- Apr 17, 2009
This indicates how China exploits the Africans and yet pretends that they are doing it only for the good of Africans.Zambian mine death puts China relations in spotlight
The death of a Chinese mine supervisor during a protest over wages at the Chinese-owned Collum coal mine in Zambia's Southern Province has brought the uneasy African-Chinese working relationship into the spotlight again.
This is not the first time the Collum mine has been the site of controversy, with a history of complaints and even gunfire. The Zambian government's response will now be watched closely.
Back in 2006, the Minister for Southern Province wept on national television saying workers were "kept like pigs" and "kicked and beaten as though they are not human beings" while working without safety equipment. Four years later in October 2010, a worker protest was met with indiscriminate gunfire into the crowd from Chinese managers. Charges against the culprits were subsequently dropped.
That was under a previous government. The current ruling party, the Patriotic Front led by Michael Sata, fought its way to power over the course of four elections by taking a hard line on labour abuses in foreign-owned industries – in particular the Chinese owned mines.
In previous campaigns, Sata threatened to throw Chinese traders out of the country. Anti-Chinese protests took place in both the mineral-rich Copperbelt province – where the majority of Chinese investment is concentrated – and in the capital, Lusaka.
Although Sata dropped the explicit anti-Chinese rhetoric in his successful 2011 election campaign for a more pragmatic focus on general investor responsibility he still typecast the incumbent president, Rupiah Banda, as corrupted by Chinese influence, and has been elected as an expected champion of the put-upon low-wage worker.
The incident highlights the competing pressures acting on the government from low-wage workers demanding a greater share of Zambia's mineral wealth and boisterous economic growth on the one hand, and on the other foreign investors with different expectations of appropriate labour relations.
The government's immediate reaction has been to represent the killing as an isolated incident rather than a variant of a long-running problem of animosity between workers and management in Chinese firms, with Minister of Labour Fackson Shamenda describing the perpetrators as "a bunch of criminals who took advantage of the disturbance."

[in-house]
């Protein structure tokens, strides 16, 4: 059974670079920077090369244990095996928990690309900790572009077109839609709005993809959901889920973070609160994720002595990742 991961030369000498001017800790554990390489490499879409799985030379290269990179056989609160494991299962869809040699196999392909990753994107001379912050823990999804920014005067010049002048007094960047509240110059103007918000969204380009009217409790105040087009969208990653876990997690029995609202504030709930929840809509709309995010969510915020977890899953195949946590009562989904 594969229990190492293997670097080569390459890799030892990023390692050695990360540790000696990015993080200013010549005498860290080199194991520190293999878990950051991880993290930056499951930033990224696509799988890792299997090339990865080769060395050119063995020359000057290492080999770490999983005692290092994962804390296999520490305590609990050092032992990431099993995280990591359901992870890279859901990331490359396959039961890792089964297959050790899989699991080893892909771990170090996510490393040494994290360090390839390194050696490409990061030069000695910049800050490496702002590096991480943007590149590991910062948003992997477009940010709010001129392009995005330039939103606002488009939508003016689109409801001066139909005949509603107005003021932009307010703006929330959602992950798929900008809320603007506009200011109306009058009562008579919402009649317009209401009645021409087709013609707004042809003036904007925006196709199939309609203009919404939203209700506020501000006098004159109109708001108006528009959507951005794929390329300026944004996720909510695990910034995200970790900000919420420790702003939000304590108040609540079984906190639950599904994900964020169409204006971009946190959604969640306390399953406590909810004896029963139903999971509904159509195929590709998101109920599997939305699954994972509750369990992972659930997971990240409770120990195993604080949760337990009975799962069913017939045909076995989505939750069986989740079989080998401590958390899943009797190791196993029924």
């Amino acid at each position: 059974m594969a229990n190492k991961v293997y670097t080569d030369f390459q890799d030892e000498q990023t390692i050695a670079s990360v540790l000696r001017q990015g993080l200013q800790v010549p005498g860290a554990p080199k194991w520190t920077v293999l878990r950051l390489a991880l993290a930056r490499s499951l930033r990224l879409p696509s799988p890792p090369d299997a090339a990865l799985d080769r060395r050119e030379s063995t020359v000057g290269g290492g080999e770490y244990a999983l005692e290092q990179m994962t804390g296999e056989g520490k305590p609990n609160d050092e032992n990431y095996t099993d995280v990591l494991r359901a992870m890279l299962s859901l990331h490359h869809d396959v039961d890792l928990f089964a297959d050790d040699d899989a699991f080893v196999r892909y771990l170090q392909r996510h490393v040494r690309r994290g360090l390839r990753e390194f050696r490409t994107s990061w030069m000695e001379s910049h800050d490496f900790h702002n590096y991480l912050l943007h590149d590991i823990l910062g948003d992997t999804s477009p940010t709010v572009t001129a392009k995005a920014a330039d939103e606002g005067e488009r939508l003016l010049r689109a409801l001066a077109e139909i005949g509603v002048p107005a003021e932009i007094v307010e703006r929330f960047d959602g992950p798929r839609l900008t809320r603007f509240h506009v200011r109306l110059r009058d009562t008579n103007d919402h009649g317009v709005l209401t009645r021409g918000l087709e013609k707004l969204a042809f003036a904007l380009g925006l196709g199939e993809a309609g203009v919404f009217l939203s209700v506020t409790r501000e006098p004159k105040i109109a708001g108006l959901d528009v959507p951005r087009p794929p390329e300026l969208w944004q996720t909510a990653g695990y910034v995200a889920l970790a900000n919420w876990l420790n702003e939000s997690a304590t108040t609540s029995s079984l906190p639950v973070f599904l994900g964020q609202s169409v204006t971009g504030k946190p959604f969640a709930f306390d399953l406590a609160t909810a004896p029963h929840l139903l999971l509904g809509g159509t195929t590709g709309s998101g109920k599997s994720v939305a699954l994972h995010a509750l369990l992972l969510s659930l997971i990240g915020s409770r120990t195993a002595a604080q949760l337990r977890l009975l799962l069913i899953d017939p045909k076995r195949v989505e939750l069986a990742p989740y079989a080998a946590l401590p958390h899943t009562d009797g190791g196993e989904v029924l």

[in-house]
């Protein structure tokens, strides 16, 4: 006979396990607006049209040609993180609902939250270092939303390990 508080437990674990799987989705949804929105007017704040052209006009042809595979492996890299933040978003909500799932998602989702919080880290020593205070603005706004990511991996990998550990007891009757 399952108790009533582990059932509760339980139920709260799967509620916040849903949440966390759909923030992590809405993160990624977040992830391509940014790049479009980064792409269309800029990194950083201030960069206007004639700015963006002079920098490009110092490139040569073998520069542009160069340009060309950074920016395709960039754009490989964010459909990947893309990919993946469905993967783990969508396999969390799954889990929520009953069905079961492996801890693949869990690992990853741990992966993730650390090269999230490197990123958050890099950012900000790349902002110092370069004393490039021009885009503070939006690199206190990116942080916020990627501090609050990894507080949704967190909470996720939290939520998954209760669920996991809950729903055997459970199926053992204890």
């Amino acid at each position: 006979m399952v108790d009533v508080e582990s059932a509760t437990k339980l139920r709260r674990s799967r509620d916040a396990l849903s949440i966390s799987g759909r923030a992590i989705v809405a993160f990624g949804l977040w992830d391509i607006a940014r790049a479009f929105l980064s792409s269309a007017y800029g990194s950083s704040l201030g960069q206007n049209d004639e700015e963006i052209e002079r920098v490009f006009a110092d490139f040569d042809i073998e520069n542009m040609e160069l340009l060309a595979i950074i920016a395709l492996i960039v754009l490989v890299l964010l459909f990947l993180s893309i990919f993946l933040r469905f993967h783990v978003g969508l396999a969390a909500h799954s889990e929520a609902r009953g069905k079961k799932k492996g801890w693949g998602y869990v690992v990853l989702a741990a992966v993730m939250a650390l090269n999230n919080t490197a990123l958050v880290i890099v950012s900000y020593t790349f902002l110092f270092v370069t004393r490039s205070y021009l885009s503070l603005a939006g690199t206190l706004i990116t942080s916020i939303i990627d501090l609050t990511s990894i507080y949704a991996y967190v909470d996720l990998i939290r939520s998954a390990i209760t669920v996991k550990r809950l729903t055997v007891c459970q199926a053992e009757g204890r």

Speaking to beyondbrics, Padraig Carmody, a specialist in Sino-Africa labour relations at Trinity College Dublin and author of The New Scramble for Africa, explains: "Sata wants to re-position Zambia towards the west, but has had to moderate his stance because China is so important to Zambia in terms of trade and investment. He appears very conscious of the need to be diplomatic – his first visitor after the election was the Chinese ambassador."
With the government estimating the total sum of Chinese investment in Zambia by the end of 2011 to be $2.4bn – around 20 per cent of GDP – China remains by far the most important economic partner for Africa's top copper producing nation.
China is similarly conscious of the need for a better public image in the country. Besides the huge investment into mines and infrastructure, it also funded a new national football stadium in the city of Ndola, which staged its first match in June.
The furore around labour relations in Zambia presents a different kind of challenge to the ones which Chinese mining companies are used to.
"When one or two people get hurt in Zambia it makes international news, but it has to be put in the context of Chinese labour regimes", Carmody says. "Official estimates are that 5,000 Chinese coal workers are killed every year, but some NGOs estimate it's up to 20,000."
"Labour conditions in Chinese-owned Zambian mines are reflective of similar conditions in domestic Chinese industry, with an attitude of 'go for growth first and worry about environment and labour safety later'," adds Carmody.
As beyondbrics reported last month, at the Forum on China Africa Cooperation in Beijing, the Chinese government announced a further $20bn of loans to Africa by way of demonstrating its commitment to its development. The casualties at Collum may be low compared with the Chinese mining industry, but they speak of the wider difficulties with China's efforts to charm the continent.
Zambian mine death puts China relations in spotlight | beyondbrics
Hypocrite and criminals.